by Trevor Hopkins

I'm sure it must have been a complete coincidence. Just at that moment, a uniformed junior knocked on the open office door. Luncardy looked up.

"Message from Captain Wester, Ma'am," the youngster said, saluting, "He'd like to see you, in his office, in five minutes."

"Okay," she acknowledged, standing up. The uniformed copper disappeared.

"You'd better come too," she said to me, standing up and brushing non-existent lint off her skirt.

I trailed after her through the precinct house and into the open-plan area where junior police officers wrote their reports.

"You wait here," Luncardy advised me, "I doubt Wester will want to talk to you, but best be to hand just in case. He doesn't like to be kept waiting."

I shrugged and leaned myself against the wall by the door, fumbling for my cigarettes and matches. Privately, I doubted that Captain Fowlis Wester knew I was in the building at all, although I shortly learned that I was quite wrong. Just as Luncardy reached the inner door, a grinning Tarsapple emerged from Wester's office followed by a bemused-looking Glenshee. I sighed heavily. Wester was sure to have received the most negative possible report of my involvement from this pair.

Luncardy frowned at the surface agents as they passed, then went inside shutting the door behind her. The buzz of conversation in the outer office made it impossible for me to hear anything of the conversation within, especially across the full length of the floor. But I did not have long to wait. It could not have been more than five minutes before the office door was yanked opened again and a very red-faced Luncardy stormed out.

"You haven't heard the last of this, Wester," she growled, slamming the door behind her and stalking across the open office trailed by the glances of every cop in the place.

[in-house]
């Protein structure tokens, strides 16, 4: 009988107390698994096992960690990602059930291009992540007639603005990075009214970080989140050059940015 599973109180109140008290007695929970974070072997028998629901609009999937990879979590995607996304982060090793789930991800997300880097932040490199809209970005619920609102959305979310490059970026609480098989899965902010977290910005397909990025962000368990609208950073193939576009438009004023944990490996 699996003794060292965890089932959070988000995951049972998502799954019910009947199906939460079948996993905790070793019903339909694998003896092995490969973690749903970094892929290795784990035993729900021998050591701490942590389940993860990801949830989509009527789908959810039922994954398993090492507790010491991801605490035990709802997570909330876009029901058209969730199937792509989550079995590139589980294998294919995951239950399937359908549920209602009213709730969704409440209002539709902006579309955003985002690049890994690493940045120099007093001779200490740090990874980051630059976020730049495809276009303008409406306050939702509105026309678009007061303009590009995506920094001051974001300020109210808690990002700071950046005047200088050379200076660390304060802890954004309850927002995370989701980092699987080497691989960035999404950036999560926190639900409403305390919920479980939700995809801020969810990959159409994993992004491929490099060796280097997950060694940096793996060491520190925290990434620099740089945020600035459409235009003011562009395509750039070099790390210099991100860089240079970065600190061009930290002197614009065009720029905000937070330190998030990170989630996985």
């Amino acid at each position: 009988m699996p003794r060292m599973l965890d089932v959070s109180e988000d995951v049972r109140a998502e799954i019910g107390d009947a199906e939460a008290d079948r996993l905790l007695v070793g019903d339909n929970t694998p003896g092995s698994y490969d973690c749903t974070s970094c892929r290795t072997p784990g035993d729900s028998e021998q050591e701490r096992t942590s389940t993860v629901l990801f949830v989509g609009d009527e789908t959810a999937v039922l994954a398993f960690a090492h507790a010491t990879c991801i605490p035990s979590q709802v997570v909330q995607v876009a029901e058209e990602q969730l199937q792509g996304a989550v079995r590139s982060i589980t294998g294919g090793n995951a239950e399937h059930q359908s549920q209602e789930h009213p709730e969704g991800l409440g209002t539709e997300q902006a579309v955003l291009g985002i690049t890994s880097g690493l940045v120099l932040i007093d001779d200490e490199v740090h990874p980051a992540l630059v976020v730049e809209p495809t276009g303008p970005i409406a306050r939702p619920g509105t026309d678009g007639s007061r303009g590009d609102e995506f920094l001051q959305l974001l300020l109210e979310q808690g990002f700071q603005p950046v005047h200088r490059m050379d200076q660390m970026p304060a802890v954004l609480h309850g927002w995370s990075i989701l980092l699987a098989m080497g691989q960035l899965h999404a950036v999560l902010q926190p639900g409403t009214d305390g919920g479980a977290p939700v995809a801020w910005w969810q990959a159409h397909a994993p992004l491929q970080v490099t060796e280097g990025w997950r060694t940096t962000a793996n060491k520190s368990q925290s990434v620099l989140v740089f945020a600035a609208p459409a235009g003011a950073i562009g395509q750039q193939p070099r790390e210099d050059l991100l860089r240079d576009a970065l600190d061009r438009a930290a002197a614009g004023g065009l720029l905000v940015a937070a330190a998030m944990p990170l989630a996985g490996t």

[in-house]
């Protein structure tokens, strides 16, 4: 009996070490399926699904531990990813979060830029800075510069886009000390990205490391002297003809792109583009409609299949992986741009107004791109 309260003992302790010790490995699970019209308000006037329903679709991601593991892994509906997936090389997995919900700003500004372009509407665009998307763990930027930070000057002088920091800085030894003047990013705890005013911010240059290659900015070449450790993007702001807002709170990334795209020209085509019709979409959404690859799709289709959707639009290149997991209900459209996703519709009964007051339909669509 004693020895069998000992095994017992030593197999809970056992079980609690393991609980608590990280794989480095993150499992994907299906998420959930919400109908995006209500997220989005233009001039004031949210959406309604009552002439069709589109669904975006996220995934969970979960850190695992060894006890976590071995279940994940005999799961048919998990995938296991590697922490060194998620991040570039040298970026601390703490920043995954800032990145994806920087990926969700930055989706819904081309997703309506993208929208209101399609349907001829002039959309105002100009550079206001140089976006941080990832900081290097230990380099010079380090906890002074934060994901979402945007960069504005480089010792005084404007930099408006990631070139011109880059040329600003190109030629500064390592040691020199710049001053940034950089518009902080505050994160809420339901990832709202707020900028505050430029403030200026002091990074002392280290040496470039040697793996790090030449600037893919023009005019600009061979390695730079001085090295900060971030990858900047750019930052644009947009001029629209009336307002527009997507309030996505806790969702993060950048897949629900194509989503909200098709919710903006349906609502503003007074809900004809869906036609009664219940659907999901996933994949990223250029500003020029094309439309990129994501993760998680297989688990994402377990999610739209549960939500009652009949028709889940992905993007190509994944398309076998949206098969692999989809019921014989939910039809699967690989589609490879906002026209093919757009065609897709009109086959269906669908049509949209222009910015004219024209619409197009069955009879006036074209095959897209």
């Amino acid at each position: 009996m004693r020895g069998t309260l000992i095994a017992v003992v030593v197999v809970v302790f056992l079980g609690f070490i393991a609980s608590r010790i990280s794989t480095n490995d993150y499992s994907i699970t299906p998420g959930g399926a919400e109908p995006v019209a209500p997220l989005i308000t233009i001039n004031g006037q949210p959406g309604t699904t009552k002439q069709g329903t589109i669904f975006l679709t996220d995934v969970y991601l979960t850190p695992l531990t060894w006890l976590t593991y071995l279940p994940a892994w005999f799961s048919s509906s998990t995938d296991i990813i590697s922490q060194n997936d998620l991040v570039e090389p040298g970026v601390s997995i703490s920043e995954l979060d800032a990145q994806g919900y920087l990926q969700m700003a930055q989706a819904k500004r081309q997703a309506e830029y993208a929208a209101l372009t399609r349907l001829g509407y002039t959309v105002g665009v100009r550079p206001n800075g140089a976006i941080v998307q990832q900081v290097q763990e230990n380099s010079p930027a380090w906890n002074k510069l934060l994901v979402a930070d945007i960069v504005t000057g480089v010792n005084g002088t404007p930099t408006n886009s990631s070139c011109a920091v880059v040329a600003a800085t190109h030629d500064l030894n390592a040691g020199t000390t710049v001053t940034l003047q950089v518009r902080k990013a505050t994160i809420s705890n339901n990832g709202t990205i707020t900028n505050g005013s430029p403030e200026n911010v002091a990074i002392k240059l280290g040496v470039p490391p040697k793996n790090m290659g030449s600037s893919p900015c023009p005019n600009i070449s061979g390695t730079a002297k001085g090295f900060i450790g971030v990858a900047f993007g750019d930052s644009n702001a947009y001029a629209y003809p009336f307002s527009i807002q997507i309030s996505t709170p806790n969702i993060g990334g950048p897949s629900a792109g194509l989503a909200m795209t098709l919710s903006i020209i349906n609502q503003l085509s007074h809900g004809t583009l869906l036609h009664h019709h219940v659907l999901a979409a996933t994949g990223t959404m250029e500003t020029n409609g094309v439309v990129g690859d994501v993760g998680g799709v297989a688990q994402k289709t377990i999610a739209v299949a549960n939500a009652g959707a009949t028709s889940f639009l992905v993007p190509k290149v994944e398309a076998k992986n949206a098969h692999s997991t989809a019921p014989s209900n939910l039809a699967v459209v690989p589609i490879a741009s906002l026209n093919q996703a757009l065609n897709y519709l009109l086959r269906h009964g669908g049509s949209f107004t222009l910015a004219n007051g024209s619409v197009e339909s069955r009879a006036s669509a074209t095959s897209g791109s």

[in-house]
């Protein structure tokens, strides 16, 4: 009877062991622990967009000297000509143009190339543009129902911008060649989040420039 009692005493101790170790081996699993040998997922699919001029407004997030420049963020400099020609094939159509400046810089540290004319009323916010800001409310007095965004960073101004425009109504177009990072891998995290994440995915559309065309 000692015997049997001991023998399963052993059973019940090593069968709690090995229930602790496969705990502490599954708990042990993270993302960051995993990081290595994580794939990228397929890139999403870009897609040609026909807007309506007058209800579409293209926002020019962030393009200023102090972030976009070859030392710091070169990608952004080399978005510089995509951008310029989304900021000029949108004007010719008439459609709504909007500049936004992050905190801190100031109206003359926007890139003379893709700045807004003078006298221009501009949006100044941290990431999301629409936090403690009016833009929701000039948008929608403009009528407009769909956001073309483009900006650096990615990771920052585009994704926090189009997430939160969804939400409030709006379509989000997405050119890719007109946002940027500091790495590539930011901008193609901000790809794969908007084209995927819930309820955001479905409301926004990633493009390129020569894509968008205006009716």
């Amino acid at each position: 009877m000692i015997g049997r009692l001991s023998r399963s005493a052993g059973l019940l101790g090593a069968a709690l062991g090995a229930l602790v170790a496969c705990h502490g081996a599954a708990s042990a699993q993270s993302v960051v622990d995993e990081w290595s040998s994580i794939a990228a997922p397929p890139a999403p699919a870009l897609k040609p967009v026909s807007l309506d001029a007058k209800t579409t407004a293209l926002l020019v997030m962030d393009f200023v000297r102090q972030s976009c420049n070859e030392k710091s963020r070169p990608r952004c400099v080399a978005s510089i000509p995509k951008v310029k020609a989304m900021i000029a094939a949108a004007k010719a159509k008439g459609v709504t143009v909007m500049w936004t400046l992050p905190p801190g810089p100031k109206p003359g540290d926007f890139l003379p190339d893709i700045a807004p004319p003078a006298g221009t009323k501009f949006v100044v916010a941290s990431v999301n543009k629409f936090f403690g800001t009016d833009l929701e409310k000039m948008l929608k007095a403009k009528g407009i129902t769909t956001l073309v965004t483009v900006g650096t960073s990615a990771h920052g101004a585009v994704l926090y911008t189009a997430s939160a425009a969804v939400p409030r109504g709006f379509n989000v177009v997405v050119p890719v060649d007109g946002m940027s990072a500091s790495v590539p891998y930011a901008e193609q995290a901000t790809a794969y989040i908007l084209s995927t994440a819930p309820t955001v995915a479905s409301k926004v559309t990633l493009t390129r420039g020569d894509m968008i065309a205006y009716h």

She reached the outer door where I still leaned on the wall, blowing smoke.

"My office, if you please, Mister Gask," she said with a note of barely contained fury in her voice.

I stubbed out my cigarette and followed her with alacrity. Once inside her office, she threw herself into her chair behind the preternaturally tidy desk and waved me to one of the other chairs. I sat and fumbled with my hat while she fumed.

"What's up?" I asked, genuinely confused.

"I have just been given a direct order," she said, "By Captain Fowlis Wester. I am instructed that under no circumstances am I to interview Old Man Madderfy, or his son. Nor am I to talk to Alva Vale."

So Wester was still in the elder Madderfy's pocket, it seemed. Or at least had a place in his pocket-book.

"And," she went on, "I am to thank you politely for your assistance" - she grimaced to indicate something of the true form of words used by Wester - "and send you on your way. No doubt you will get a formal note of appreciation in due course."

"I see," I responded carefully, "So what are you going to do?"

She looked conflicted, uncertain what to do. After a long minute, she frowned and looked suddenly determined. She had made up her mind.

"Dammit, Gask," she said, a steely chilliness entering her voice, "I'm going to ignore a direct order from a superior officer."

Part 88 Part 90